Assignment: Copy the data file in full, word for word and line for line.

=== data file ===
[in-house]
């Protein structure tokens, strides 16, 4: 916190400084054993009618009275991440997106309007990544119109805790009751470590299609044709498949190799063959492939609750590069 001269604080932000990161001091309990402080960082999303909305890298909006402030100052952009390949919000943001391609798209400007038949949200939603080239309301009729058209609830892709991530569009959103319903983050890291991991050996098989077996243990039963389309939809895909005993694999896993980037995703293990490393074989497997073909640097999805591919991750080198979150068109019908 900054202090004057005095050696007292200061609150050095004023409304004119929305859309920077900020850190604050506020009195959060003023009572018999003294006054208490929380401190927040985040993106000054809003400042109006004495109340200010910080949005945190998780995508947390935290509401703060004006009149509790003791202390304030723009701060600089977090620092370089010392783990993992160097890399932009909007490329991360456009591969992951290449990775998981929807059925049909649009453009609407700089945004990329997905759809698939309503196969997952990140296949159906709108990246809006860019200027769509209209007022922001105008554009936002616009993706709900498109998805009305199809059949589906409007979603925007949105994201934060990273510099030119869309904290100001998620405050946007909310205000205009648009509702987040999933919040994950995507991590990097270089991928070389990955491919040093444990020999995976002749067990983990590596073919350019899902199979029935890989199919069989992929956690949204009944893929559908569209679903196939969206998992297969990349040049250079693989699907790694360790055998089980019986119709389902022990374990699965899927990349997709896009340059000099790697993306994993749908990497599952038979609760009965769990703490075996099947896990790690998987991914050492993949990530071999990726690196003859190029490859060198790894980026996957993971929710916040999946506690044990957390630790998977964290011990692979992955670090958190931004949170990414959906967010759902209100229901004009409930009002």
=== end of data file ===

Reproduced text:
[in-house]
């Protein structure tokens, strides 16, 4: 916190400084054993009618009275991440997106309007990544119109805790009751470590299609044709498949190799063959492939609750590069 001269604080932000990161001091309990402080960082999303909305890298909006402030100052952009390949919000943001391609798209400007038949949200939603080239309301009729058209609830892709991530569009959103319903983050890291991991050996098989077996243990039963389309939809895909005993694999896993980037995703293990490393074989497997073909640097999805591919991750080198979150068109019908 900054202090004057005095050696007292200061609150050095004023409304004119929305859309920077900020850190604050506020009195959060003023009572018999003294006054208490929380401190927040985040993106000054809003400042109006004495109340200010910080949005945190998780995508947390935290509401703060004006009149509790003791202390304030723009701060600089977090620092370089010392783990993992160097890399932009909007490329991360456009591969992951290449990775998981929807059925049909649009453009609407700089945004990329997905759809698939309503196969997952990140296949159906709108990246809006860019200027769509209209007022922001105008554009936002616009993706709900498109998805009305199809059949589906409007979603925007949105994201934060990273510099030119869309904290100001998620405050946007909310205000205009648009509702987040999933919040994950995507991590990097270089991928070389990955491919040093444990020999995976002749067990983990590596073919350019899902199979029935890989199919069989992929956690949204009944893929559908569209679903196939969206998992297969990349040049250079693989699907790694360790055998089980019986119709389902022990374990699965899927990349997709896009340059000099790697993306994993749908990497599952038979609760009965769990703490075996099947896990790690998987991914050492993949990530071999990726690196003859190029490859060198790894980026996957993971929710916040999946506690044990957390630790998977964290011990692979992955670090958190931004949170990414959906967010759902209100229901004009409930009002």